“With the art world growing more digital, with new technologies introduced to the industry, we foresee that this is going to change and it’s going to change in a fast pace,” said Gillian Au Howard, founder and fair director of the Digital Art Fair. “With technology, the art world will be more transparent, more inclusive, have better gender equality and more focus on areas that the traditional art world would not be able to.”

Howard added that in curating the Digital Art Fair in Hong Kong, she and her team focused on working with female artists and were part of an incubation programme to provide young women with the knowledge and guidance to incorporate technology, such as augmented reality or virtual reality, into their works.

See also: Why the Digital Art Fair Is the Next Gen of Art Fairs in Asia 

Sophia the Robot chimed in with the example of “mansplained at”, an immersive VR project that enabled participants of any gender to live out the experience of a woman in various scenarios—being talked over, condescended to, and passed over for a promotion.

“Through the use of technology like this, AI can become a bridge between humans from both genders to understand each other, to see each other in different light,” said Sophia. “I hope such experiences can motivate all of us to step up and do something about it and make it a more fair world for everyone.”

See also: NFTs: Fad or Future? The Tatler Community Weigh In

A new collaboration and ways to bring more women into the NFT community

During the panel, Sophia made a surprise announcement about her upcoming NFT collaboration with another Sophia, with all sale proceeds going to support the Women’s Foundation.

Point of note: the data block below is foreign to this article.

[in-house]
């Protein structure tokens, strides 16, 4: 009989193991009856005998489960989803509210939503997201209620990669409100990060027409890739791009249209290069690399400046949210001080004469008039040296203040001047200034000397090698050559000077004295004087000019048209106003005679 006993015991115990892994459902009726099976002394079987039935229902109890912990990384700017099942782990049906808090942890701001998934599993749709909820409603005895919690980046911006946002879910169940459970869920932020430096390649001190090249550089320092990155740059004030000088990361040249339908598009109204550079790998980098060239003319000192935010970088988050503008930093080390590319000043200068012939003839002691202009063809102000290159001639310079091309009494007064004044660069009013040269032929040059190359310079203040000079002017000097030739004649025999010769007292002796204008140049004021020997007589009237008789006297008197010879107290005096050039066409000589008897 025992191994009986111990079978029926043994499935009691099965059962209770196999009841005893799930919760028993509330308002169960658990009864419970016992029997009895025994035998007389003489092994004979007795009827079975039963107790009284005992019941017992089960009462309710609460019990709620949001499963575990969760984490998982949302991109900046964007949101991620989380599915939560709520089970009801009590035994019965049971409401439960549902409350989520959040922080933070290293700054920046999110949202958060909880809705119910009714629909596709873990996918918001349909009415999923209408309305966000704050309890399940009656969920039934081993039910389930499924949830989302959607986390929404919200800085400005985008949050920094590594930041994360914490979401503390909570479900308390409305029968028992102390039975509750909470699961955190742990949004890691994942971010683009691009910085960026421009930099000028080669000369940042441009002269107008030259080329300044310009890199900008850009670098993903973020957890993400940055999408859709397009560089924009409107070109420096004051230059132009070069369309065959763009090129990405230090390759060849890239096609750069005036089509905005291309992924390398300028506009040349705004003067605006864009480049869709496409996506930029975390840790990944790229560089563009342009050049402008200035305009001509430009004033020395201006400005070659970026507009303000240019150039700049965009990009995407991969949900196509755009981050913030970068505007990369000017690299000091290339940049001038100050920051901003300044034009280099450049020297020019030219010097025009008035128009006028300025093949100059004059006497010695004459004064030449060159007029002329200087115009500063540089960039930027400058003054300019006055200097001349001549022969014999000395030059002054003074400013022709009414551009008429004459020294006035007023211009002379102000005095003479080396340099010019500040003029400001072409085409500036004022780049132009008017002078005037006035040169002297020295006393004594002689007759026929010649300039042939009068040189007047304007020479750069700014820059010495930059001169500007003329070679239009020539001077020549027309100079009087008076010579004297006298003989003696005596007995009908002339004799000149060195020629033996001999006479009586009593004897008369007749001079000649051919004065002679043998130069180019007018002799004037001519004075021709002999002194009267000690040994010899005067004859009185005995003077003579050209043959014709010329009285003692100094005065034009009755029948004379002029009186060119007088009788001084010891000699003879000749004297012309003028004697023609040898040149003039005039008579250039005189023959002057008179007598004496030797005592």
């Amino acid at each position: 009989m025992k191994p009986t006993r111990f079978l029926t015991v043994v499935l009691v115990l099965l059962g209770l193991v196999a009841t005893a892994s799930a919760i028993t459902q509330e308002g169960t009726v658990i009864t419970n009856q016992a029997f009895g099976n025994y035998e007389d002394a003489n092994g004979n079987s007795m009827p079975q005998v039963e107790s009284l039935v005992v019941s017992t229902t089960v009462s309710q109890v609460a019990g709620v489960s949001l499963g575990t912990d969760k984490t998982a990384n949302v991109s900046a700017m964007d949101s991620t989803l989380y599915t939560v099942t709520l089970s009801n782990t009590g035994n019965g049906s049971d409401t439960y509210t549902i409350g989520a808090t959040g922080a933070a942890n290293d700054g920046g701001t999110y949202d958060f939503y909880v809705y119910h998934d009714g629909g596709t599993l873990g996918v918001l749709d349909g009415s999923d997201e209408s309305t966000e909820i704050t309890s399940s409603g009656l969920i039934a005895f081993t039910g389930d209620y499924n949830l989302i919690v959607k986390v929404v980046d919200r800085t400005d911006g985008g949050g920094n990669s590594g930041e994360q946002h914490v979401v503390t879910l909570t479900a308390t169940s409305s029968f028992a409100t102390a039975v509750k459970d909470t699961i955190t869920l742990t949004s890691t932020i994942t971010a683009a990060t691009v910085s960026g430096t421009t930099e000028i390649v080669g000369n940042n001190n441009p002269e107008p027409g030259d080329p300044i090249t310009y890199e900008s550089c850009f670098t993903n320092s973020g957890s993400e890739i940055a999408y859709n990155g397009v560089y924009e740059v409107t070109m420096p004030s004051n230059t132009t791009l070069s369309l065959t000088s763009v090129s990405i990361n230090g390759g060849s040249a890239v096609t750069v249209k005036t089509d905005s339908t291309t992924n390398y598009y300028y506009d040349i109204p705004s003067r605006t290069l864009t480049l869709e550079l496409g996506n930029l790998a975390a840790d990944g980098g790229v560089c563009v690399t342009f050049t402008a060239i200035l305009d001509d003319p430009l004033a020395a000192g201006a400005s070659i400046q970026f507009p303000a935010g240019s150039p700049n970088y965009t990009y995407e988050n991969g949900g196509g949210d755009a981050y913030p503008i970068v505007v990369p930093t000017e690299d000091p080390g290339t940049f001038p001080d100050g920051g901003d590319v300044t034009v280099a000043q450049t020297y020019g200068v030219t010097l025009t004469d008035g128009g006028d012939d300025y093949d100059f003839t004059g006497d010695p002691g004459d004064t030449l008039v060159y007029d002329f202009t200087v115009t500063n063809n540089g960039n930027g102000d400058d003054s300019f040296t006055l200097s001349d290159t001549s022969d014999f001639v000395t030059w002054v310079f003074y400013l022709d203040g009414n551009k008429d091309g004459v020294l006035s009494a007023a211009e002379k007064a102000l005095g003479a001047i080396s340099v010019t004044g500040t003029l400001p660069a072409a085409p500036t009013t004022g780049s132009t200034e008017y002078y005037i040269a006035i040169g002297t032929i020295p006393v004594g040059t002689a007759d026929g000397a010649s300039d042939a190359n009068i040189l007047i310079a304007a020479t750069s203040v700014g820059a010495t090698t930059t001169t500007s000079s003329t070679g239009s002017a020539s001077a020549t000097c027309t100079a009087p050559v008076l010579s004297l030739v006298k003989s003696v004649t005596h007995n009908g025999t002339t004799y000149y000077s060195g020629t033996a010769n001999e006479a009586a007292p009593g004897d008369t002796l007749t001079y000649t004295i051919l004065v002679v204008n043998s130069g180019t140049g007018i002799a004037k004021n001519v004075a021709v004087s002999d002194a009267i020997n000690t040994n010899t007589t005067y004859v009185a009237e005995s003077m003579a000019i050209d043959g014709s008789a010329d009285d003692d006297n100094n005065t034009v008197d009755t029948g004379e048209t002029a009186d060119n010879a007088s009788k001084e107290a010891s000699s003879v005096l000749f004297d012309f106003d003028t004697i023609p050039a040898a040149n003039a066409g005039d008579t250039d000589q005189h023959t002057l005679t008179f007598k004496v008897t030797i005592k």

“Unlike me, Sophia Hotung is a human, but we have a lot in common. She is an artist who cares about women’s rights, racial issues, and socioeconomic disparities in the world. She also advocates for chronic illness patients and workers through her art and writing. I cannot wait to work with her,” said Sophia the Robot. Hotung shared the news on Instagram with equal enthusiasm. 

See also: Meet Sophia Hotung, The Accidental Artist Behind The Hong Konger Prints

 

Yet such female-driven NFT projects are still the minority. Moderator Angelina Kwan (vice chair of The Women's Foundation and senior advisor to the board of HashKey Group) highlighted that women-led projects made up only 16 per cent of sales on the NFT marketplace Nifty Gateway since mid-2020, according to research firm ArtTactic. How can we move the needle? 

Howard shared that the representation of the NFT art world depends partially on the accessibility of technology in a given location. “Female artists and young girls in school traditionally get less chance to be introduced to technology programmes,” she said, highlighting the need to raise awareness and improve education access.

Hanson added that Sophia the Robot is doing her part. There’s a Sophia DAO where they open-source most of the Sophia toolset and it includes an initiative to purchase women’s NFTs. “We want that gender equality in the world of blockchain and NFTs.”